Gig review: Brigid Mae Power at Hyde Park Book Club, Leeds

Brigid Mae Power announces that tonight marks her second visit to Leeds a few songs into tonight’s compelling set, which follows strong support from Marta Del Grandi and Georgie Buchanan (whose explorations of traditional folk formats built around harp and multi-layered vocal manipulations promise good things for next year’s debut album).

Brigid Mae Power. Picture: Steve Gullick

The Irish songwriter goes on to describe (somewhat sheepishly) a teenage infatuation with Guns & Roses, which led to attending Leeds Festival the year of Axl Rose’s first, corn-rowed attempt at a comeback.

In more recent years, Power has cultivated a unique songwriting style over three albums, landing at a distinctly potent blend of ancient folk song forms and traditional and modern mutations of Country on last year’s superb Head Above The Water.

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Townes Van Zandt, Jason Molina: the artists covered on recent EP Burning Your Light point towards the deep troubled waters where Power prefers to wade. There is a hypnotic intensity to these deceptively sparse songs that more than matches the decibel-heavy posturing of her earlier hard rock interests.

As if to prove the point, tonight’s set hits the hardest when most additional elements are removed. A hushed, deeply felt Let Me Hold You Through This (from 2016’s self-titled debut), with Power moving from guitar to piano for a rendition that emphasises the fertile spaces between the notes, is almost uncomfortably intimate in its starkly unadorned emotional resonance, like peeking in on a private hymnal. Throughout the set, Power’s effortlessly powerful, clear and agile vocals glide into wordless lamentations whenever lyrics are deemed to fall short of getting the point across.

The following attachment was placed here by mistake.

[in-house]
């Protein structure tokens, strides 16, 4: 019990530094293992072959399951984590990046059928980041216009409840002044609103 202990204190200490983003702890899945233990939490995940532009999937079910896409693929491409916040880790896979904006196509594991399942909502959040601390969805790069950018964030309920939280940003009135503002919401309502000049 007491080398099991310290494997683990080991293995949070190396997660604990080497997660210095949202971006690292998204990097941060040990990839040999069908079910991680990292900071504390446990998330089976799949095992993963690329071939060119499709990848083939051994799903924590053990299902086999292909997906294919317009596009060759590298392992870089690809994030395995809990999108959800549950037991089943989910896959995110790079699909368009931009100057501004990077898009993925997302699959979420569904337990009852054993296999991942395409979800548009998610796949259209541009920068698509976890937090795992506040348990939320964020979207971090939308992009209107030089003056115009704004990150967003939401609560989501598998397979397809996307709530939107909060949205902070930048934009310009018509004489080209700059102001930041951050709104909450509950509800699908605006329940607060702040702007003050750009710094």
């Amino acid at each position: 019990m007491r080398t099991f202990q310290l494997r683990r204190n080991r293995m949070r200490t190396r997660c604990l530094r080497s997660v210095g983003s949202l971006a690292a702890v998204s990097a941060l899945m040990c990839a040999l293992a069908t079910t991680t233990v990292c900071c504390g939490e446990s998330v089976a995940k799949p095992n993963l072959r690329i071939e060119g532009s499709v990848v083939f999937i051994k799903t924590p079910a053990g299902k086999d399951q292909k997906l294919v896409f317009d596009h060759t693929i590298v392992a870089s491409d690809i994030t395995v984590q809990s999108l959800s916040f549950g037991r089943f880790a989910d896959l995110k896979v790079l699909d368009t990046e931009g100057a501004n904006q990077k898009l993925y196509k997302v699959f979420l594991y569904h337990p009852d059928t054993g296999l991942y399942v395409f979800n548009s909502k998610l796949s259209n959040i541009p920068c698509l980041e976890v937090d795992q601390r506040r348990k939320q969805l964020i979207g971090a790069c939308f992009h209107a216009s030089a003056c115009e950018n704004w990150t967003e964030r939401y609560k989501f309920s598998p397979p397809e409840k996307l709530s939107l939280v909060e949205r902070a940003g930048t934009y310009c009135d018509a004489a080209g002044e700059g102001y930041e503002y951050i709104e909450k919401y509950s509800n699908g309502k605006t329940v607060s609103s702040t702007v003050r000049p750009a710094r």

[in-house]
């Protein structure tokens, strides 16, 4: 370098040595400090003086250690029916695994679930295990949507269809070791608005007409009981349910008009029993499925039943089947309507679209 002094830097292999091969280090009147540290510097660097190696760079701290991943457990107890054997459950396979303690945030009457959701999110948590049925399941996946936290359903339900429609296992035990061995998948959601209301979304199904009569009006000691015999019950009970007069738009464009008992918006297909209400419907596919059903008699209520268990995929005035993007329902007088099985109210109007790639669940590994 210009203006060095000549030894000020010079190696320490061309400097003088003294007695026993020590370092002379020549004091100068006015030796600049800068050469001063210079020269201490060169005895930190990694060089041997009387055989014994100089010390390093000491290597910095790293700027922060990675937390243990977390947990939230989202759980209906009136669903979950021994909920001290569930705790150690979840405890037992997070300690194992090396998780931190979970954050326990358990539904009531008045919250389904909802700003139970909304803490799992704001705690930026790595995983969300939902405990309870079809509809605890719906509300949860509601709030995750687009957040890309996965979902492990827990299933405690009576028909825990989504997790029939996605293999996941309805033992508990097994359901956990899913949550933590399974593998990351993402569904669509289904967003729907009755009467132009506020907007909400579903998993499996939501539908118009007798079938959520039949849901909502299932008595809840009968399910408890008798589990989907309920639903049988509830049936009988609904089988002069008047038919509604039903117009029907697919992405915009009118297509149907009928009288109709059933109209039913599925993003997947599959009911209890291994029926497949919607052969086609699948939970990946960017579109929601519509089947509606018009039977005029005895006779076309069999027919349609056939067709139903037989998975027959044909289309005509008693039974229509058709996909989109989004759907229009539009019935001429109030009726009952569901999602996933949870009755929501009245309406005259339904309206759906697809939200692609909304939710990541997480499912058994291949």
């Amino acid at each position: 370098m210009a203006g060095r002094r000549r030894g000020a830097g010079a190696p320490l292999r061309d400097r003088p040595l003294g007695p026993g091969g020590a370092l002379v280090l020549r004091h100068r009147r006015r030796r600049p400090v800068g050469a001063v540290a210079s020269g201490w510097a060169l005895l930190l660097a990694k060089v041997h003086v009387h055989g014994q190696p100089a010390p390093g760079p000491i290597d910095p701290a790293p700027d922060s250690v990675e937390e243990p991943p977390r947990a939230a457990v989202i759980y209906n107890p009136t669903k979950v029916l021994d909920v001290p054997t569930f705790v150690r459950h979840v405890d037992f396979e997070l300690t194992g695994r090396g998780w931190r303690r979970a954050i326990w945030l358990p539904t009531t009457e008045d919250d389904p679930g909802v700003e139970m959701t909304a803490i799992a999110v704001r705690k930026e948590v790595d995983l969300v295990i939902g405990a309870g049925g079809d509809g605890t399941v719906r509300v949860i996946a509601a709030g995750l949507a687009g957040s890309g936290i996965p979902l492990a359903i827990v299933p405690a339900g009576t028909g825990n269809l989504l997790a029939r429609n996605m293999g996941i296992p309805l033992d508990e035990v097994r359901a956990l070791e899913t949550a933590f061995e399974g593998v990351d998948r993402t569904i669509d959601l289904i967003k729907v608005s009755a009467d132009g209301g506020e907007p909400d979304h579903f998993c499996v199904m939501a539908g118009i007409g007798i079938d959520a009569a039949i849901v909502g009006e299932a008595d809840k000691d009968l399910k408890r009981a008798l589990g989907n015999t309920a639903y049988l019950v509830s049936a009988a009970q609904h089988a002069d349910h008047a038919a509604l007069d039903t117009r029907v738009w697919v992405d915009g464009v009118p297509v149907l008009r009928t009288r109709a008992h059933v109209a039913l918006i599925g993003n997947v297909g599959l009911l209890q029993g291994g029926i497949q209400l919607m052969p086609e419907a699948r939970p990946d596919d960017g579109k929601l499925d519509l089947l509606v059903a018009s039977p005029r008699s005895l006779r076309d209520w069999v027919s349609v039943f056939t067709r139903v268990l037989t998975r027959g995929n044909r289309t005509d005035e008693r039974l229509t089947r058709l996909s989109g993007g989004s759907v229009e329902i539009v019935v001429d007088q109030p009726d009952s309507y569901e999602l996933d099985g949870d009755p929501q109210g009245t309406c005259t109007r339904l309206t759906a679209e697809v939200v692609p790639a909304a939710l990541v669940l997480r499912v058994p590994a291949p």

That said, the bass-and-drums duo backing Power (with partner Peter Broderick providing backing vocals alongside percussion) add a valuable layer of subtly turbulent momentum and rhythmic dynamics to songs like the defiant closer Don’t Shut Me Up Politely, which – as so many of Power’s songs - could easily be mistaken for a vintage folk song freshly dug out from beneath layers of cobwebs and faded memories.

The only downside is the set’s brevity: just as the trio appear to get properly warmed up (figuratively and literally: it is the kind of evening that makes you wish for the ‘warm hob’ referred to during an acapella rendition of Irish folk song May Morning Dew), the set is over.

Hopefully it won’t take another 20 years for Power to return to Leeds.